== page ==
Seven Capabilities for New Era Leaders

Today’s world asks more of us as leaders than ever before.  Success, it seems, is more dependent on our ability to adapt, to respond to changes in our environment; than an historical precedent of commanding the environment melded to our own ambition.   New challenges, new opportunities, the paradigm shift in our world necessitates our shift in leadership:  What it means to lead |what we’re accountable for | how it feels.

This journey is a personal one.

I was born in New Zealand, the kid that was into all the colour crayons and had to be kept busy right through school.  At university I chose a degree that included the arts and sciences, shifting gears on graduation to enter the construction industry initially and then stepping sideways into technology, where I spend most of my time these days.  There was always something new around the corner, another shiny object to chase and if I look at the crew I have around me today we all have that in common: a thirst for learning.  I’m fairly certain this is a lot of what attracted me to change roles – change through projects in large organisations; change in people through working shoulder to shoulder in their organisations as we redesign our thinking about the way we work and the work we do. Disruption. Recreating.

Working in this field across multiple industries, sectors, in organisations of varied scale, has helped me to see patterns.

First: People are happier, more fulfilled, give more than you’d ever think possible, when personal and organisational purpose are aligned; when they are respected and encouraged as masters of their craft; and have autonomy to make decisions and solve problems rather than simply fulfil orders.

Secondly: There is a paradigm shift required by leaders to enable this to happen.  And there’s an equal shift required by our team members to not reinforce the old behaviour when we hit a bump in the road and revert back to what’s familiar, what feels safe.  Change is scary and the old programming runs deep – when was the last time you got points on an exam for asking a question rather than giving an answer?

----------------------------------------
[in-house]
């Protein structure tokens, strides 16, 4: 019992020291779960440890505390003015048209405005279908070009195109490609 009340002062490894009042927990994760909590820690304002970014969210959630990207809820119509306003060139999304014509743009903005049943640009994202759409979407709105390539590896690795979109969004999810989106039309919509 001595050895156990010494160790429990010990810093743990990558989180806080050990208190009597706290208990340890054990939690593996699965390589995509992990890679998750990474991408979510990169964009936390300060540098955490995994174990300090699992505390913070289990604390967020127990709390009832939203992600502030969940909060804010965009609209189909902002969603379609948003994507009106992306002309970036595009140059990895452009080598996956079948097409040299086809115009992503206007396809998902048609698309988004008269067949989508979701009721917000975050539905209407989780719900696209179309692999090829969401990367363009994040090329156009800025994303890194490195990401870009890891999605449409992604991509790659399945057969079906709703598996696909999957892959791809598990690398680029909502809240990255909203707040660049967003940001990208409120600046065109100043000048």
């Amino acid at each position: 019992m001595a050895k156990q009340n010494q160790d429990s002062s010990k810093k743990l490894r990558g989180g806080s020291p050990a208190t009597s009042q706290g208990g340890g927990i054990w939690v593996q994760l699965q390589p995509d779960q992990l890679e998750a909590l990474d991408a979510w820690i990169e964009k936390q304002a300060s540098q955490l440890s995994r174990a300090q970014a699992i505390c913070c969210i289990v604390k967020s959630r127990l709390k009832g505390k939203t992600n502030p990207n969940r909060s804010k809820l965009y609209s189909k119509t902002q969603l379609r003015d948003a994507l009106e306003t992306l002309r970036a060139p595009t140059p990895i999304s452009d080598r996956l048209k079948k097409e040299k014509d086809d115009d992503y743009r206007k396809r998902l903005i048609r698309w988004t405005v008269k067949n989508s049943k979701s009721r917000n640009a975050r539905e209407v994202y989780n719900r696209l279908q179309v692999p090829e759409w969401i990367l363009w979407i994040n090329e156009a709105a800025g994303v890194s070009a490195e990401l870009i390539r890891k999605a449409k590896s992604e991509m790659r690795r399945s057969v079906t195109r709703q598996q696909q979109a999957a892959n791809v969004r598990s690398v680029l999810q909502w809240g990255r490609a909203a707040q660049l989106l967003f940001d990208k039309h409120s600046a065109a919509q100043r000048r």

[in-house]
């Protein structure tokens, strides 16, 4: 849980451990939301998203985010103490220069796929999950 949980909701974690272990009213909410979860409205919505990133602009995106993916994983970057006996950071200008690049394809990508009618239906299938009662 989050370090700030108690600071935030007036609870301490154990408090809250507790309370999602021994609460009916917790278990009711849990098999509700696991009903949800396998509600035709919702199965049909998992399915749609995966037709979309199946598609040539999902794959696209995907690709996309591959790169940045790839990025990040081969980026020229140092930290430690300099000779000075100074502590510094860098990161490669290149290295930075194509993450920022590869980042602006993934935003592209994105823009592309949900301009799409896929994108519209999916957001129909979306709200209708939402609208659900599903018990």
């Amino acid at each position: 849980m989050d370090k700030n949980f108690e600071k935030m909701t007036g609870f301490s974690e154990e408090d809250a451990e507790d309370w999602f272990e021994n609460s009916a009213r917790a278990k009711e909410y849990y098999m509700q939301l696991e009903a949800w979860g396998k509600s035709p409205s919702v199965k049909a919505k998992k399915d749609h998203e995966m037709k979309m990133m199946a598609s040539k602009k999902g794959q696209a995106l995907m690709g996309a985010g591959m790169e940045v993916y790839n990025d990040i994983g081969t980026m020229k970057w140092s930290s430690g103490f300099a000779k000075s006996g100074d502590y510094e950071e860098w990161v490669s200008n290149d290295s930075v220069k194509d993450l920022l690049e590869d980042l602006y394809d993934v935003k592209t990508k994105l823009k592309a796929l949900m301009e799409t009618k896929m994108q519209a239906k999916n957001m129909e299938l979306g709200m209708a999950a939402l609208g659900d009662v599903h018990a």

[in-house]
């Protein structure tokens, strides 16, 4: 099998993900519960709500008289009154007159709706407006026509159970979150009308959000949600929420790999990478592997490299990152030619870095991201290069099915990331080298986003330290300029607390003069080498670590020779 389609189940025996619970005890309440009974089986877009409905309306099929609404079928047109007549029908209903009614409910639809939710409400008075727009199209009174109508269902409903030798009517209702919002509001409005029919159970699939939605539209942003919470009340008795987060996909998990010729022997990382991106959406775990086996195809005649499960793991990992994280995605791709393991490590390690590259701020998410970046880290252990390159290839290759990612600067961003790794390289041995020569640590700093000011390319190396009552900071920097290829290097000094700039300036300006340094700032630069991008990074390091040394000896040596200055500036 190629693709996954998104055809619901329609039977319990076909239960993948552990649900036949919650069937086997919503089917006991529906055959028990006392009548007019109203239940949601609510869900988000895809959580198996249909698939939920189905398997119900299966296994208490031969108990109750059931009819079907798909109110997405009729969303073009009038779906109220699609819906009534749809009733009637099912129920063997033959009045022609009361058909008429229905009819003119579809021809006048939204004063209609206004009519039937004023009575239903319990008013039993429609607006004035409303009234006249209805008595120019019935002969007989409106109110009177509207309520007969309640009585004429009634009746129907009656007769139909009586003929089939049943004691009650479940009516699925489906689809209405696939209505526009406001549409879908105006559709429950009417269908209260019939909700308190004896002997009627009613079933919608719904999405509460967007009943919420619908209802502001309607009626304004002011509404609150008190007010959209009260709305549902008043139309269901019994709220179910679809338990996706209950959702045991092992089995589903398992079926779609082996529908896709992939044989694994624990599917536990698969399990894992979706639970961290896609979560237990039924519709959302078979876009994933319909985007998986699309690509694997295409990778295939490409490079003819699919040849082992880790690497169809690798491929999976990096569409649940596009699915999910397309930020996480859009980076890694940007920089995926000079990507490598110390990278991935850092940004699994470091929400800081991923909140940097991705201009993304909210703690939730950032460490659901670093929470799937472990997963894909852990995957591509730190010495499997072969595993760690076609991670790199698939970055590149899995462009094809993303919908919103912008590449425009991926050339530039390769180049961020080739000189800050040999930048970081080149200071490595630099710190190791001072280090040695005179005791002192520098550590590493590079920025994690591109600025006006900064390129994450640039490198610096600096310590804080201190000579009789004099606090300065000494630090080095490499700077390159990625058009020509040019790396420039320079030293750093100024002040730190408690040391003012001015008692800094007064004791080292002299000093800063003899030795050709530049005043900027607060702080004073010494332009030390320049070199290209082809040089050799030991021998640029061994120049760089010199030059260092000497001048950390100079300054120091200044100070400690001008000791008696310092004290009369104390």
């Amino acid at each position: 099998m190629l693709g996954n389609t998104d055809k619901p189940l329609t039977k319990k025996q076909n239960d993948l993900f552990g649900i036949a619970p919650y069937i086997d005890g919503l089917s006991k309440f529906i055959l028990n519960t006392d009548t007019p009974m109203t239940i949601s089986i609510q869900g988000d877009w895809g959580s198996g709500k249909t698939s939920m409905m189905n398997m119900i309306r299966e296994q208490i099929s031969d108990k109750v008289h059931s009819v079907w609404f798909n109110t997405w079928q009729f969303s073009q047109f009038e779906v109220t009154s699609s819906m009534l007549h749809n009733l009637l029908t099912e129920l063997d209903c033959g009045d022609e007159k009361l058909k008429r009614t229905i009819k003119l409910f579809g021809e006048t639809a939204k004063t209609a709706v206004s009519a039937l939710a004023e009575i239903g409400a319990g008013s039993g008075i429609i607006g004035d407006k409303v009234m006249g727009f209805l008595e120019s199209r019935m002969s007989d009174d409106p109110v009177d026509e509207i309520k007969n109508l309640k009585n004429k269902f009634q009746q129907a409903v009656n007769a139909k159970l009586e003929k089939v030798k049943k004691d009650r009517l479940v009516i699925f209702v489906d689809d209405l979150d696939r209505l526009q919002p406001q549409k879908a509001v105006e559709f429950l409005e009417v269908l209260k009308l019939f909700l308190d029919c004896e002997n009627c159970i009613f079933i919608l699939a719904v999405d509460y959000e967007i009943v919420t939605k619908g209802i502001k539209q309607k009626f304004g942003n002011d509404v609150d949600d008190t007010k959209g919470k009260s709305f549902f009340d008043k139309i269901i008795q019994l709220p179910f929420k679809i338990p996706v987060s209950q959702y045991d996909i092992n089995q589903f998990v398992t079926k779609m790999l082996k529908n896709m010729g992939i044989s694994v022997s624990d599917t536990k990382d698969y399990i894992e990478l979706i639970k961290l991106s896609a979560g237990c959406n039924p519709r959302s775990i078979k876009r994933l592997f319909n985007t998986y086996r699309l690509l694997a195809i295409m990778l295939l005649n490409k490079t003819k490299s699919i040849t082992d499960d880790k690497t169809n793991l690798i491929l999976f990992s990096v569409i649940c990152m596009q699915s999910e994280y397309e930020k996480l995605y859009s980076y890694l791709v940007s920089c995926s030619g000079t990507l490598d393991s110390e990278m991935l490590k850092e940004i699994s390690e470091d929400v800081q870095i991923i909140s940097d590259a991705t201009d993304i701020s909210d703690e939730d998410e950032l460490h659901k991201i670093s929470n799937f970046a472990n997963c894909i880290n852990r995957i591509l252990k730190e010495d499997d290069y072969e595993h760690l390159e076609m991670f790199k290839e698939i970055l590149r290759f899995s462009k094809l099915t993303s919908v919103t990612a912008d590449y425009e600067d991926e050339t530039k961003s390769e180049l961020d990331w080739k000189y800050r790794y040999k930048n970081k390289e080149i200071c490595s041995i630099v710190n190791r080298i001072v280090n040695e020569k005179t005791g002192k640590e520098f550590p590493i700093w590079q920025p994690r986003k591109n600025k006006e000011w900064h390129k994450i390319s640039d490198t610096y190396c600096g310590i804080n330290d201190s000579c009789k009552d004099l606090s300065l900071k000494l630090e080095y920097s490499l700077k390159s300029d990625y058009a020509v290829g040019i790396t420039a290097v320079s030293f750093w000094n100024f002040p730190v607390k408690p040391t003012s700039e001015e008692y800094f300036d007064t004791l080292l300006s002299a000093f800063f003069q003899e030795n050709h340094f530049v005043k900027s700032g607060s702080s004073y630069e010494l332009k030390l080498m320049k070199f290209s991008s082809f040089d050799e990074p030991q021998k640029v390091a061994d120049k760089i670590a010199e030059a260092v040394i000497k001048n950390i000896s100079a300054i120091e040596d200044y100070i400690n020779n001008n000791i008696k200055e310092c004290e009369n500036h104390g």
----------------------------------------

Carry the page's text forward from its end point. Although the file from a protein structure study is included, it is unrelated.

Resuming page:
You cannot do this work, for yourself, in your own organisation or for others, without getting personal.  Without the inner work on ourselves to support a fundamental shift in our foundations, then this becomes simply another change program, more propaganda, disruption without lasting change and something we can wait-out just like the last time one of these programs came along.

It’s taken me close to 20 years to work out my true calling in life – I thought it was vet school, then I thought it was architecture, then project management, then an executive job in technology – and it’s taken some pretty frank conversations with myself and others to deal with the internal narrative, to get out of the way of myself and our teams.  I now have the incredible privilege of working with clients and being trusted to ask the question “what do you want to be when you grow up?”.

So what are the seven capabilities I think we need for highly effective leaders in the new era?

  • An improved threshold for handling uncertainty and ambiguity

  • Deep personal resilience

  • An ability to engage in positive conflict

  • The capacity for cognitive dissonance

  • Courage

  • Active reflection

  • Community building

Uncertainty and Ambiguity

It seems the one constant in today’s organisation is change.  Whether it’s market circumstances, new product launches or the constant churn of organisational restructures in large corporates; we’re becoming conditioned to movement.  But constant change without anchor can drive stress in our people and create unnecessary overhead and noise in getting the work done.    It’s further exacerbated by the fact that historically, uncertainty has correlated with a lack of job security – if we’re not busy, or demand changes quickly, it can manifest fear on a pretty fundamental level.